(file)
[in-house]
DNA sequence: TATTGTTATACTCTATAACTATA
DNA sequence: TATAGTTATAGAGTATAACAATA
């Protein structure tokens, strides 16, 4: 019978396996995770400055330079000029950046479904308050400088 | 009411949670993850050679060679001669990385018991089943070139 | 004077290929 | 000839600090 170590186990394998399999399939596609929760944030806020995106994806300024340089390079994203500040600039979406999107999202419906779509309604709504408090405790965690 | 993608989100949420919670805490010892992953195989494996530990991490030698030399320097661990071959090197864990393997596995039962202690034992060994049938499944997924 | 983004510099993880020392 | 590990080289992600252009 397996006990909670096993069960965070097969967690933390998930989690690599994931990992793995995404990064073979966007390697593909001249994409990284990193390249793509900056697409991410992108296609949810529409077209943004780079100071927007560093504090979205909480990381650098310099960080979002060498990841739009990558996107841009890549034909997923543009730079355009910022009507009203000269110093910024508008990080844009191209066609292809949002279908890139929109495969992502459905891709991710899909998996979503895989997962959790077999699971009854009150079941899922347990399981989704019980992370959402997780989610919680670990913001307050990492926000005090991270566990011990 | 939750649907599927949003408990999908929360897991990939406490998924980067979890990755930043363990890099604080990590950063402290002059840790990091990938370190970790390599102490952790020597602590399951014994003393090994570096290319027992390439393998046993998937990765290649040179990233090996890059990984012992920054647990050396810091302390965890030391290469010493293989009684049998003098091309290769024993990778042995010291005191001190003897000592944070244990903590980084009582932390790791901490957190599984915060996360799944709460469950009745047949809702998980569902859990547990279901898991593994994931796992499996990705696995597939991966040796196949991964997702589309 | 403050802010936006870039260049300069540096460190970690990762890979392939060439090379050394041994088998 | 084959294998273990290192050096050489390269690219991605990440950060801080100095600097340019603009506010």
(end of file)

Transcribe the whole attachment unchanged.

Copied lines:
[in-house]
DNA sequence: TATTGTTATACTCTATAACTATA
DNA sequence: TATAGTTATAGAGTATAACAATA
């Protein structure tokens, strides 16, 4: 019978396996995770400055330079000029950046479904308050400088 | 009411949670993850050679060679001669990385018991089943070139 | 004077290929 | 000839600090 170590186990394998399999399939596609929760944030806020995106994806300024340089390079994203500040600039979406999107999202419906779509309604709504408090405790965690 | 993608989100949420919670805490010892992953195989494996530990991490030698030399320097661990071959090197864990393997596995039962202690034992060994049938499944997924 | 983004510099993880020392 | 590990080289992600252009 397996006990909670096993069960965070097969967690933390998930989690690599994931990992793995995404990064073979966007390697593909001249994409990284990193390249793509900056697409991410992108296609949810529409077209943004780079100071927007560093504090979205909480990381650098310099960080979002060498990841739009990558996107841009890549034909997923543009730079355009910022009507009203000269110093910024508008990080844009191209066609292809949002279908890139929109495969992502459905891709991710899909998996979503895989997962959790077999699971009854009150079941899922347990399981989704019980992370959402997780989610919680670990913001307050990492926000005090991270566990011990 | 939750649907599927949003408990999908929360897991990939406490998924980067979890990755930043363990890099604080990590950063402290002059840790990091990938370190970790390599102490952790020597602590399951014994003393090994570096290319027992390439393998046993998937990765290649040179990233090996890059990984012992920054647990050396810091302390965890030391290469010493293989009684049998003098091309290769024993990778042995010291005191001190003897000592944070244990903590980084009582932390790791901490957190599984915060996360799944709460469950009745047949809702998980569902859990547990279901898991593994994931796992499996990705696995597939991966040796196949991964997702589309 | 403050802010936006870039260049300069540096460190970690990762890979392939060439090379050394041994088998 | 084959294998273990290192050096050489390269690219991605990440950060801080100095600097340019603009506010």